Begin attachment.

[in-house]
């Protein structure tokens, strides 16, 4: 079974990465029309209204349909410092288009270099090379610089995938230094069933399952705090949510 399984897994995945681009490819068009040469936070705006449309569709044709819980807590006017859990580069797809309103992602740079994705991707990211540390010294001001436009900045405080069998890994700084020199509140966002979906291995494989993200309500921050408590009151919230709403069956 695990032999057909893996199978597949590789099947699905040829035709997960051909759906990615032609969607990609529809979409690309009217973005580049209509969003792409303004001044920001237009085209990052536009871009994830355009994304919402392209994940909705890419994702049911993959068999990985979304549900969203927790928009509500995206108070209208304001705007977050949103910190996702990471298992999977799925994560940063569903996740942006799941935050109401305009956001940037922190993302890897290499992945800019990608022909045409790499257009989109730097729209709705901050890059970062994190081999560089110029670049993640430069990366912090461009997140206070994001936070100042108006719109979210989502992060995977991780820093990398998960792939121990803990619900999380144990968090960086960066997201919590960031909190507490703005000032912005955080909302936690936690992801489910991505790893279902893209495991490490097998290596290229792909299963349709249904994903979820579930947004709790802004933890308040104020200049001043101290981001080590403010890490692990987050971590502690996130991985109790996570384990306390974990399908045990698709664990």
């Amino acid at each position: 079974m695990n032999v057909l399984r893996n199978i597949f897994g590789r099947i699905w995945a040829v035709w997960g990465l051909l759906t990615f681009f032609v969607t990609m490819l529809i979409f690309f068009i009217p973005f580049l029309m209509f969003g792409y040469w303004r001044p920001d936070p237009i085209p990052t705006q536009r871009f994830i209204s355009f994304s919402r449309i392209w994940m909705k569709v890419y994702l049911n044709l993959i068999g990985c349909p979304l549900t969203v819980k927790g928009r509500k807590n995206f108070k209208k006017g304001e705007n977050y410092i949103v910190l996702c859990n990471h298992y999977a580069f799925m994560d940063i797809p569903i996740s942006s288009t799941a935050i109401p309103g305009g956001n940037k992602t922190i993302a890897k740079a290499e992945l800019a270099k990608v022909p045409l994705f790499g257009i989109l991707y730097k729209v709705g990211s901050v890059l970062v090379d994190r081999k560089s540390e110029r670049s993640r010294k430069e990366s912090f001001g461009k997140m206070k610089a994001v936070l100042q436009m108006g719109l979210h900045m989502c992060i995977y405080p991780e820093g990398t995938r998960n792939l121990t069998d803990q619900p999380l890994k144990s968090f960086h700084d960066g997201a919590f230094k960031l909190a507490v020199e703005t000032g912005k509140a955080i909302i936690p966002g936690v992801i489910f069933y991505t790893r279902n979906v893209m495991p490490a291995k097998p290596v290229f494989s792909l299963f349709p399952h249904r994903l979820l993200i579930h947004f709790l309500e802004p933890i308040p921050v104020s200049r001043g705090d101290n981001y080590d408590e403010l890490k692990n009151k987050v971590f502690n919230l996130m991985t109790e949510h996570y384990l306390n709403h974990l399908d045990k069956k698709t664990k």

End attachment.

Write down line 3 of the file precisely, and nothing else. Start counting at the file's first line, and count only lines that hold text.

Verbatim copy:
């Amino acid at each position: 079974m695990n032999v057909l399984r893996n199978i597949f897994g590789r099947i699905w995945a040829v035709w997960g990465l051909l759906t990615f681009f032609v969607t990609m490819l529809i979409f690309f068009i009217p973005f580049l029309m209509f969003g792409y040469w303004r001044p920001d936070p237009i085209p990052t705006q536009r871009f994830i209204s355009f994304s919402r449309i392209w994940m909705k569709v890419y994702l049911n044709l993959i068999g990985c349909p979304l549900t969203v819980k927790g928009r509500k807590n995206f108070k209208k006017g304001e705007n977050y410092i949103v910190l996702c859990n990471h298992y999977a580069f799925m994560d940063i797809p569903i996740s942006s288009t799941a935050i109401p309103g305009g956001n940037k992602t922190i993302a890897k740079a290499e992945l800019a270099k990608v022909p045409l994705f790499g257009i989109l991707y730097k729209v709705g990211s901050v890059l970062v090379d994190r081999k560089s540390e110029r670049s993640r010294k430069e990366s912090f001001g461009k997140m206070k610089a994001v936070l100042q436009m108006g719109l979210h900045m989502c992060i995977y405080p991780e820093g990398t995938r998960n792939l121990t069998d803990q619900p999380l890994k144990s968090f960086h700084d960066g997201a919590f230094k960031l909190a507490v020199e703005t000032g912005k509140a955080i909302i936690p966002g936690v992801i489910f069933y991505t790893r279902n979906v893209m495991p490490a291995k097998p290596v290229f494989s792909l299963f349709p399952h249904r994903l979820l993200i579930h947004f709790l309500e802004p933890i308040p921050v104020s200049r001043g705090d101290n981001y080590d408590e403010l890490k692990n009151k987050v971590f502690n919230l996130m991985t109790e949510h996570y384990l306390n709403h974990l399908d045990k069956k698709t664990k």